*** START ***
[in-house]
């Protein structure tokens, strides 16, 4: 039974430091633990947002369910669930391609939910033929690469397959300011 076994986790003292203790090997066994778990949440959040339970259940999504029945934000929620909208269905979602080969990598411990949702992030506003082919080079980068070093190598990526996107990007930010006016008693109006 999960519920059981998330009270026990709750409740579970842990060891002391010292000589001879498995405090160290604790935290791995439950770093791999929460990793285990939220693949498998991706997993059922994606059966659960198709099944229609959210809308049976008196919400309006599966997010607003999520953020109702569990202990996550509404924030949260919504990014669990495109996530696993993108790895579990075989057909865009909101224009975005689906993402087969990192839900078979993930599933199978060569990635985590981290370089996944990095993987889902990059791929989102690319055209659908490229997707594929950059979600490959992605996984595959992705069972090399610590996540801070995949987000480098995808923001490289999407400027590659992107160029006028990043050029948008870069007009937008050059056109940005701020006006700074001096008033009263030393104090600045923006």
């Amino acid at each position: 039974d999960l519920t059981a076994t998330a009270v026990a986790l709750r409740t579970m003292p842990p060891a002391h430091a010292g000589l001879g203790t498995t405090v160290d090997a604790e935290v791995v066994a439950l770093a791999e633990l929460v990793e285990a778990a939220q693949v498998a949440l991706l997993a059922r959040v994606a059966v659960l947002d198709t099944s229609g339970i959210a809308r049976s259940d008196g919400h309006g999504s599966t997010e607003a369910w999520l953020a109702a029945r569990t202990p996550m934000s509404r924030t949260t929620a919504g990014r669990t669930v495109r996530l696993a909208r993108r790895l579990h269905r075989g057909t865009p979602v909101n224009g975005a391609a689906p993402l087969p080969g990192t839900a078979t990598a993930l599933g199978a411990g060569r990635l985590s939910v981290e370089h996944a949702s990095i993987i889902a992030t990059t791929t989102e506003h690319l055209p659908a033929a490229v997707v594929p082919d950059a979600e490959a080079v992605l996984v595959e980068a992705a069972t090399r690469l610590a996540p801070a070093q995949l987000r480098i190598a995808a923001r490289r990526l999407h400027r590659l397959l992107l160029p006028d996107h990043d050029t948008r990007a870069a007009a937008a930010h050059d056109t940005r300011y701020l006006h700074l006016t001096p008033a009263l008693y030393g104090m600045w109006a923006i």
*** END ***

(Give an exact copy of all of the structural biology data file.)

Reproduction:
[in-house]
């Protein structure tokens, strides 16, 4: 039974430091633990947002369910669930391609939910033929690469397959300011 076994986790003292203790090997066994778990949440959040339970259940999504029945934000929620909208269905979602080969990598411990949702992030506003082919080079980068070093190598990526996107990007930010006016008693109006 999960519920059981998330009270026990709750409740579970842990060891002391010292000589001879498995405090160290604790935290791995439950770093791999929460990793285990939220693949498998991706997993059922994606059966659960198709099944229609959210809308049976008196919400309006599966997010607003999520953020109702569990202990996550509404924030949260919504990014669990495109996530696993993108790895579990075989057909865009909101224009975005689906993402087969990192839900078979993930599933199978060569990635985590981290370089996944990095993987889902990059791929989102690319055209659908490229997707594929950059979600490959992605996984595959992705069972090399610590996540801070995949987000480098995808923001490289999407400027590659992107160029006028990043050029948008870069007009937008050059056109940005701020006006700074001096008033009263030393104090600045923006």
């Amino acid at each position: 039974d999960l519920t059981a076994t998330a009270v026990a986790l709750r409740t579970m003292p842990p060891a002391h430091a010292g000589l001879g203790t498995t405090v160290d090997a604790e935290v791995v066994a439950l770093a791999e633990l929460v990793e285990a778990a939220q693949v498998a949440l991706l997993a059922r959040v994606a059966v659960l947002d198709t099944s229609g339970i959210a809308r049976s259940d008196g919400h309006g999504s599966t997010e607003a369910w999520l953020a109702a029945r569990t202990p996550m934000s509404r924030t949260t929620a919504g990014r669990t669930v495109r996530l696993a909208r993108r790895l579990h269905r075989g057909t865009p979602v909101n224009g975005a391609a689906p993402l087969p080969g990192t839900a078979t990598a993930l599933g199978a411990g060569r990635l985590s939910v981290e370089h996944a949702s990095i993987i889902a992030t990059t791929t989102e506003h690319l055209p659908a033929a490229v997707v594929p082919d950059a979600e490959a080079v992605l996984v595959e980068a992705a069972t090399r690469l610590a996540p801070a070093q995949l987000r480098i190598a995808a923001r490289r990526l999407h400027r590659l397959l992107l160029p006028d996107h990043d050029t948008r990007a870069a007009a937008a930010h050059d056109t940005r300011y701020l006006h700074l006016t001096p008033a009263l008693y030393g104090m600045w109006a923006i």